Translation:The museum has a lot of interesting paintings.
This page is teaching an alternate way of interpreting.
DL is automating its procedures for adding additional interpretations so that all DL users can upvote or downvote translations and interpretations in real time so that feedback gets implemented immediately and democratically. It is my surmise that eventually enough people will weigh in so that ALL the acceptable ones will be listed on the webpage that tells whether a translation is acceptable or not.
To get your new input accepted or get offbeat translations rejected, downvote the “correct” sentence translation provided on this webpage, EVEN THOUGH IT IS ACCEPTABLE. What this does is to trigger the same page coming up again before the lesson closes. Then, you can use the translation that you thought was unfairly marked “incorrect.” At that point, the report button will allow you to enter your alternate translation/interpretation. Once enough people do this, both are accepted. Also, if you liked the translation on this page, it is equally important to upvote it AGAIN so that it will continue to be accepted.
No se dice "pinturas" en este caso, se dice cuadros. Es más común, al menos en México.
Both are correct and common. If it doesn't accept many, just report it.
"El museo tiene muchos cuadros interesantes" translates to "The museum has many interesting paintings." In both of these sentences, "mucho/many" is an adjective modifying the meaning of the noun "cuadros/pictures." When "mucho" is translated as "many," it's a word-for-word translation.
Some people are uncomfortable with less literal translations, but sometimes they are the easiest ways to interpret Spanish sentences and make the fewest changes to the vocabulary and word order. While literal translations are always preferable, in the following paragraph I'm using the colloquial translation of "mucho" = "a lot of" as an example of how colloquial interpretations work to keep the overall meaning even though they change the wording and syntax slightly.
When "El museo tiene muchos cuadros interesantes" is translated colloquially as "The museum has a lot of interesting pictures," the noun "lot" is modified by the adjectival prepositional phrase "of interesting pictures." By definition, adjectival prepositional phrases relate the object of the preposition to the noun that the preposition is modifying. Thus, the Spanish words "muchos" (adjective) and "cuadros interesantes" (noun + adjective) swap grammatical functions when they get interpreted as "a lot" (noun) and "of interesting pictures" (adjectival prepositional phrase with adjective + noun).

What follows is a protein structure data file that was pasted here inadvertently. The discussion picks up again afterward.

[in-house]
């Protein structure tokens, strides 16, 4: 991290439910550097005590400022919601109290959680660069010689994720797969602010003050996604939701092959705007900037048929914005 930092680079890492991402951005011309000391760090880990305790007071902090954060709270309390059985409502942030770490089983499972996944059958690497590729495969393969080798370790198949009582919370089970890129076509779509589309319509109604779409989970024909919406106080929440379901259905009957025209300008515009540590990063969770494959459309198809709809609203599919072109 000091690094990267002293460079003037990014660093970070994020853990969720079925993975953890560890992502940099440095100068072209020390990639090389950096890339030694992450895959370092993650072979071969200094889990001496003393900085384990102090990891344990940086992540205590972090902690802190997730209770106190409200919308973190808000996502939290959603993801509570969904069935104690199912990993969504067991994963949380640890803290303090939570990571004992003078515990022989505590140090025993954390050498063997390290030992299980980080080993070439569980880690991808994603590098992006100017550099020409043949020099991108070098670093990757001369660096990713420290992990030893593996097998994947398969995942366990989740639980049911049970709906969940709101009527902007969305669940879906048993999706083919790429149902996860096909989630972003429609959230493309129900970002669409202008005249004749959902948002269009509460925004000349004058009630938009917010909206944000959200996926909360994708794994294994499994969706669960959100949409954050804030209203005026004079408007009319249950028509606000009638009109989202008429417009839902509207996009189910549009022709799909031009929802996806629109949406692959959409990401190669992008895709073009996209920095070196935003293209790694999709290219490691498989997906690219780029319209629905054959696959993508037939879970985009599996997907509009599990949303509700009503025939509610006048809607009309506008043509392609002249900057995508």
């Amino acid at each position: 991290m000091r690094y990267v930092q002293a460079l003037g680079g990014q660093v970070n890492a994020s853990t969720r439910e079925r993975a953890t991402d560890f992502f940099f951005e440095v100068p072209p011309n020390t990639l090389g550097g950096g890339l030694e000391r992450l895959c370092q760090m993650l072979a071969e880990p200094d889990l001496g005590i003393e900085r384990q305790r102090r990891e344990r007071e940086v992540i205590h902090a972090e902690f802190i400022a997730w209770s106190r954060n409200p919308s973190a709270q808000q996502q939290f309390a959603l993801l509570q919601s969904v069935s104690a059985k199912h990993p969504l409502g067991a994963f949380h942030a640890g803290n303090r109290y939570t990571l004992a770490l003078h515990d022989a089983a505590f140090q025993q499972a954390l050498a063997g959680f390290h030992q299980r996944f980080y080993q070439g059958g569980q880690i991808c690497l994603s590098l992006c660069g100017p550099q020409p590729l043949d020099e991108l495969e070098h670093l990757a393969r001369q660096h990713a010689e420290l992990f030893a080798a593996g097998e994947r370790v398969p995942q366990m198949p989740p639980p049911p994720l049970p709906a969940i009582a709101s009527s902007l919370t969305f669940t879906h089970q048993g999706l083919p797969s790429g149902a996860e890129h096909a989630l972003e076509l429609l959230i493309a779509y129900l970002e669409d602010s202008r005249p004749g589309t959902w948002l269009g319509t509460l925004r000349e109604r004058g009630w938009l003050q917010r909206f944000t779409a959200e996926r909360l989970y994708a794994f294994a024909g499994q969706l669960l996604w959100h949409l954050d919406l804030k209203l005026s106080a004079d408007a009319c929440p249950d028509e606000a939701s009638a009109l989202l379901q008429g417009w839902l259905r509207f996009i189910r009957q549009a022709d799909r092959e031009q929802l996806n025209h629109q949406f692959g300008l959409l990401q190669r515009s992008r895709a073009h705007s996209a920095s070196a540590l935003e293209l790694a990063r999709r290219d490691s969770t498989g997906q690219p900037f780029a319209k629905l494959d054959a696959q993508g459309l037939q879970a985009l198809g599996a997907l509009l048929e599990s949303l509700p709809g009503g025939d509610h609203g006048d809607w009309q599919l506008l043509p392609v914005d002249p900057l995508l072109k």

This a clearly a colloquial interpretation because the wording and parts of speech are not the same. In other words, "a lot of" is a noun phrase and "muchos" is an adjective, so the translation is really an interpretation because a noun function is substituted for an adjective function.
pictures still not accepted 3 months after initial posting - but it is a free service so what else would one expect?
Did you post or use the report button? If you don't report it (once, not multiple times) it won't change.
Also, keep in mind, there are thousands of reports each week and volunteers must comb through them. Most are errors from people not understanding the translation. They take the good ones and manually add to the sentence in the incubator.
I used "gallery", which I think is an acceptable translation of museo when it is clearly an art gallery. Duo didn't like it. Am I correct that in Spanish museo means both museum and gallery, or have I got this wrong?
"The museum has many interesting paintings" is correct and needs to be accepted as well. - Reported.
How can you be that critical of Duolingo's grammar and end a sentence in an elipsis and then end a question in a period?
There is nothing wrong with "a lot of". It breaks no grammar rules and is common in English.
I would not expect to find paintings in a museum. Paintings usually are displayed in a 'galeria de arte'